My rating: 4 of 5 stars
Hannah Arendt’s controversial report on the trial of Adolph Eichmann is one that refuses to view the event in black and white terms meaning that Eichmann is to be seen as a diabolical villain and the Israeli court as a righteous executor of justice. Although she judges Eichmann to be evil, it is through a moral vision that only sees shades of gray. It is easy to see why so many were (and still are) upset with her writing. Nonetheless, I found myself resonating with the following quotes:
“Eichmann, asked by the police examiner if the directive to avoid “unnecessary hardships” was not a bit ironic, in view of the fact that the destination of these people was certain death anyhow, did not even understand the question, so firmly was it still anchored in his mind that the unforgivable sin was not to kill people but to cause unnecessary pain.” (p. 109).
“Let us assume for the sake of argument, that it was nothing more than misfortune that made you a willing instrument in the organization of mass murder; there still remains the fact that you have carried out, and therefore actively supported, a policy of mass murder. For politics is not like the nursery; in politic obedience and support are the same. And just as you supported and carried out a policy of not wanting to share the earth with the Jewish people and the people of a number of other nations–as though you and your superiors had any right to determine who should and who should not inhabit the world–we find that no one, that is, no member of the human race, can be expected to want to share the earth with you. This is the reason, and the only reason, you must hang.” (p. 279)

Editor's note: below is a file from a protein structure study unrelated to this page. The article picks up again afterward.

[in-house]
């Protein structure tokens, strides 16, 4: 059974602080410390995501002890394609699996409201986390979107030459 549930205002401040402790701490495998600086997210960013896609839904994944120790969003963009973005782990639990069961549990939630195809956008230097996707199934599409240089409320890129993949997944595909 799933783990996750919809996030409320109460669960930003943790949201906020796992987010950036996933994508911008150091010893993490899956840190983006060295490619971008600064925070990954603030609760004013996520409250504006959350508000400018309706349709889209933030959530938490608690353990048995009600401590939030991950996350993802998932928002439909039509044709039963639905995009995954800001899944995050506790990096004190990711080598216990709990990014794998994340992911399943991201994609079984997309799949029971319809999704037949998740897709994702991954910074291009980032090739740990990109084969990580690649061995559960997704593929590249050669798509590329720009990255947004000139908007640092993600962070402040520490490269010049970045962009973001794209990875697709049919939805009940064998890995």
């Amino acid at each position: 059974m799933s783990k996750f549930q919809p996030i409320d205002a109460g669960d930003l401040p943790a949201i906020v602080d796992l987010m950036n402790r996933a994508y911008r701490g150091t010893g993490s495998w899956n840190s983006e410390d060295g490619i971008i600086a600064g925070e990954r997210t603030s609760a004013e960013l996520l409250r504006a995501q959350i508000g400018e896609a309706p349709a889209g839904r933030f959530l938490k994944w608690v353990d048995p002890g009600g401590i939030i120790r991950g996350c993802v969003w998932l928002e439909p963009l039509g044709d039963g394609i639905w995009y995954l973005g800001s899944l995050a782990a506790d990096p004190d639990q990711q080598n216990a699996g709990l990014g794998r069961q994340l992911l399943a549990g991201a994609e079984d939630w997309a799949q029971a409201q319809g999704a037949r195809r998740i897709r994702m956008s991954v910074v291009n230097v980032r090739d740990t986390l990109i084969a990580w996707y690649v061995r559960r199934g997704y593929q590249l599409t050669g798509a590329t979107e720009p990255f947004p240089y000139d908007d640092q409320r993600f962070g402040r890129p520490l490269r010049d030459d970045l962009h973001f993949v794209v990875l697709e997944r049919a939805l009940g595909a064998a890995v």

“Eichmann was not Iago or Macbeth, and nothing would have been farther from his mind than to determine with Richard III “to prove the villain.” Except for extraordinary diligence in looking out for his personal advancement, he had no motives at all. And this diligence in itself was not criminal; he certainly would never have murdered his superior in order to inherit his post. He merely, to put the matter colloquially, never realized what he has doing. […] It was sheer thoughtlessness–something by no means identical with stupidity–that predisposed him to become one of the greatest criminals of that period. And if this is “banal” and even funny, if with the best will in the world one cannot extract any diabolical or demonic profundity from Eichmann, that is still far from calling commonplace.” (p, 287, 289)